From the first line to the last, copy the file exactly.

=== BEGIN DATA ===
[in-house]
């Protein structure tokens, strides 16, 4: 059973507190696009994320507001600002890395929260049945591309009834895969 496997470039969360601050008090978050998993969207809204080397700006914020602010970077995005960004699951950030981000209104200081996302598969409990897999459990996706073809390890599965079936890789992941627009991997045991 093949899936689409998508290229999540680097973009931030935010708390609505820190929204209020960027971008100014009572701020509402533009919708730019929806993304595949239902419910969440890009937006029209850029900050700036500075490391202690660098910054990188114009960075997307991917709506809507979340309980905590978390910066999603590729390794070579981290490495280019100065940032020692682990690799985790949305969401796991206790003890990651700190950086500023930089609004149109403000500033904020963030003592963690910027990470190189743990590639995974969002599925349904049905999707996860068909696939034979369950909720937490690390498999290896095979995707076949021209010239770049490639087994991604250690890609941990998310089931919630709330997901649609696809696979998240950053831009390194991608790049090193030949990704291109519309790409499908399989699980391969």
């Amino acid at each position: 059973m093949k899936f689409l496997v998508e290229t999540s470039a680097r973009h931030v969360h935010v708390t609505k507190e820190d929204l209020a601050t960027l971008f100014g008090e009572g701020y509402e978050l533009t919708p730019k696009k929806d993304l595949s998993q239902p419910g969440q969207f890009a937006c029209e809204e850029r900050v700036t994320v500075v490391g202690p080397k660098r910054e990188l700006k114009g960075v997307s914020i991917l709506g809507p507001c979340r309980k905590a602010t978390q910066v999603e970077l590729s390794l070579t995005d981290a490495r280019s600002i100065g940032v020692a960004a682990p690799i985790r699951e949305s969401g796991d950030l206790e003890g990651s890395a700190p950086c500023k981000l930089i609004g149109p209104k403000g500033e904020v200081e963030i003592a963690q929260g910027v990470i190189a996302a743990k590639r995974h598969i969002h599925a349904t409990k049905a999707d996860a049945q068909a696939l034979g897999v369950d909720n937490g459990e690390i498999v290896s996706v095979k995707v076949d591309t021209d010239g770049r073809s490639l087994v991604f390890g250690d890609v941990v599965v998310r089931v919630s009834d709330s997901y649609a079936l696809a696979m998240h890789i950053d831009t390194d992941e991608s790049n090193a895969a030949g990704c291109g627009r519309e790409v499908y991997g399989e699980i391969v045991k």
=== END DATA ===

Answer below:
[in-house]
């Protein structure tokens, strides 16, 4: 059973507190696009994320507001600002890395929260049945591309009834895969 496997470039969360601050008090978050998993969207809204080397700006914020602010970077995005960004699951950030981000209104200081996302598969409990897999459990996706073809390890599965079936890789992941627009991997045991 093949899936689409998508290229999540680097973009931030935010708390609505820190929204209020960027971008100014009572701020509402533009919708730019929806993304595949239902419910969440890009937006029209850029900050700036500075490391202690660098910054990188114009960075997307991917709506809507979340309980905590978390910066999603590729390794070579981290490495280019100065940032020692682990690799985790949305969401796991206790003890990651700190950086500023930089609004149109403000500033904020963030003592963690910027990470190189743990590639995974969002599925349904049905999707996860068909696939034979369950909720937490690390498999290896095979995707076949021209010239770049490639087994991604250690890609941990998310089931919630709330997901649609696809696979998240950053831009390194991608790049090193030949990704291109519309790409499908399989699980391969």
């Amino acid at each position: 059973m093949k899936f689409l496997v998508e290229t999540s470039a680097r973009h931030v969360h935010v708390t609505k507190e820190d929204l209020a601050t960027l971008f100014g008090e009572g701020y509402e978050l533009t919708p730019k696009k929806d993304l595949s998993q239902p419910g969440q969207f890009a937006c029209e809204e850029r900050v700036t994320v500075v490391g202690p080397k660098r910054e990188l700006k114009g960075v997307s914020i991917l709506g809507p507001c979340r309980k905590a602010t978390q910066v999603e970077l590729s390794l070579t995005d981290a490495r280019s600002i100065g940032v020692a960004a682990p690799i985790r699951e949305s969401g796991d950030l206790e003890g990651s890395a700190p950086c500023k981000l930089i609004g149109p209104k403000g500033e904020v200081e963030i003592a963690q929260g910027v990470i190189a996302a743990k590639r995974h598969i969002h599925a349904t409990k049905a999707d996860a049945q068909a696939l034979g897999v369950d909720n937490g459990e690390i498999v290896s996706v095979k995707v076949d591309t021209d010239g770049r073809s490639l087994v991604f390890g250690d890609v941990v599965v998310r089931v919630s009834d709330s997901y649609a079936l696809a696979m998240h890789i950053d831009t390194d992941e991608s790049n090193a895969a030949g990704c291109g627009r519309e790409v499908y991997g399989e699980i391969v045991k």